Now that we have a basic notion of the story Jennie is developing, the question is: What is Ruby’s misbelief? In other words, what does she believe about the world that the story will force her to examine? Jennie boiled it down to this: “Not only isn’t love is worth what it costs, it weakens you.” Now, it’s your turn!

 Step 1: Ask yourself, what is my protagonist’s misbelief? What one, defining thing does she think is true about the world that is going to be proven false?

Think in terms of bumper stickers here. Cheaters never prosper. Technology is evil. Pride goeth before the fall. Your protagonist’s “aha” moment at the end of your novel when she finally overcomes her misbelief, will be where your novel makes a point. Perhaps cheaters DO sometimes prosper, perhaps technology is not ALWAYS evil. In Jennie’s story, Ruby will come to realize that love IS indeed worth the cost.

Does EVERY story have a misbelief at its core? Absolutely, regardless of genre.

Step 2: Brainstorm possible scenes where the misbelief might have first taken hold in your protagonists’ life.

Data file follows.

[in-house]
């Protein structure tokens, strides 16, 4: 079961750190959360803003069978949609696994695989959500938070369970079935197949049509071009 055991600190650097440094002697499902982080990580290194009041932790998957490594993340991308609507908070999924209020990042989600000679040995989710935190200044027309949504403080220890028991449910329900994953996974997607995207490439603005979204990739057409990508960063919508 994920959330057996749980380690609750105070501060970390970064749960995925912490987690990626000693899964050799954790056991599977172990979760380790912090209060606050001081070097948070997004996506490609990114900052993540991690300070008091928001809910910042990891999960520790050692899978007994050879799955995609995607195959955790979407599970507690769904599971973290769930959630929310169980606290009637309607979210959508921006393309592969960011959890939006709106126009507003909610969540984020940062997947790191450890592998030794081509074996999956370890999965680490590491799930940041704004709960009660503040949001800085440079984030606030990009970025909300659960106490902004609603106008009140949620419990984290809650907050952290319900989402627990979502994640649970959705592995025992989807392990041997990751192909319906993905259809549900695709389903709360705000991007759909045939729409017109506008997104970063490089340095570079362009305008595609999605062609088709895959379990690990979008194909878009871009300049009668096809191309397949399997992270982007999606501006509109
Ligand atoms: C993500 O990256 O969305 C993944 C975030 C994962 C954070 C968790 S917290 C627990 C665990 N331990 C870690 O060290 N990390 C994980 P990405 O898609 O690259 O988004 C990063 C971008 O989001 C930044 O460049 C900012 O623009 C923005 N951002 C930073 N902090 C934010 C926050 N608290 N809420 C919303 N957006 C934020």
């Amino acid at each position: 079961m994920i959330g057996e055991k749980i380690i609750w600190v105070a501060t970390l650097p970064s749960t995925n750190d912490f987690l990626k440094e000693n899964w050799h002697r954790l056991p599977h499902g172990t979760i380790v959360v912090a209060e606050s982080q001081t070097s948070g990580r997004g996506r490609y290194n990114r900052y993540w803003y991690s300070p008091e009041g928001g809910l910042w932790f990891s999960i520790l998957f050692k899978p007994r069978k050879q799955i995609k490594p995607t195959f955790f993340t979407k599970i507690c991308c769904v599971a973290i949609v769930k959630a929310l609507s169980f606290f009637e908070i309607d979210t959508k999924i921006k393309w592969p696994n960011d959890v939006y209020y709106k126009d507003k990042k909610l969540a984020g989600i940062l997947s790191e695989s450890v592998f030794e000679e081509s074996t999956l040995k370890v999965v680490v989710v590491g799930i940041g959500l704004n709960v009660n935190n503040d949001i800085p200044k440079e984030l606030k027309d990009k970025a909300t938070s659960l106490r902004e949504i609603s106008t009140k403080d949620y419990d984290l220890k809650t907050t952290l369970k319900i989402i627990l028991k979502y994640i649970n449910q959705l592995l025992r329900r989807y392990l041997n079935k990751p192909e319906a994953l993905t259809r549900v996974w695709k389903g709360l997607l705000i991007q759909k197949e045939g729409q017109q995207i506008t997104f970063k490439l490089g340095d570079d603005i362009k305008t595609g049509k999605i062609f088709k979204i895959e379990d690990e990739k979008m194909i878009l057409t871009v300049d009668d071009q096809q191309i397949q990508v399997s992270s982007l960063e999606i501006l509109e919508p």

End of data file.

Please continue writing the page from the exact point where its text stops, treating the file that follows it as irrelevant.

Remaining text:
This step is about finding that moment in childhood when life forced your protagonist to embrace a belief that, even though it isn’t really true, saved them from a difficult situation. This misbelief doesn’t make your protagonist a dope, an idiot or evil. Back in the day when it first bloomed, the misbelief made them smart. It allowed them to adapt to what the world threw at them, and thus survive – but soon after that it began to undermine them. Only they don’t know that. As far as they’re concerned, it’s a hard-won bit of very useful inside info, becoming a seminal part of the lens through which they evaluated everything from then on — the lens that your plot will be constructed to shatter.

Once you’ve pinpointed your protagonist’s misbelief, your goal is to trace it back to its origin, which will then allow you to trace it forward as it takes root, becoming the foundation of the inner logic that drives your protagonist’s action.

Don’t be afraid to try many scene possibilities here. Here’s Jennie talking about her process:

           I knew that because my character’s misbelief is about love and loss and her struggle being around grief, that someone was going to have to die. So when I thought about where this misbelief begins, it seemed natural to me that it would be when she first saw somebody lose someone.  But I didn’t want it to be so up close and personal that she’d be devastated, so I came up with the idea that Ruby was going to watch her best friend lose her dad.”

Step 3: Write out your Origin Scene as an actual scene

Like all scenes, it will chronicle a single event. It will be specific. You will need to set the place, the time, the context. Don’t simply focus on what happens externally; let us know what your protagonist is thinking as she reacts, internally, to everything.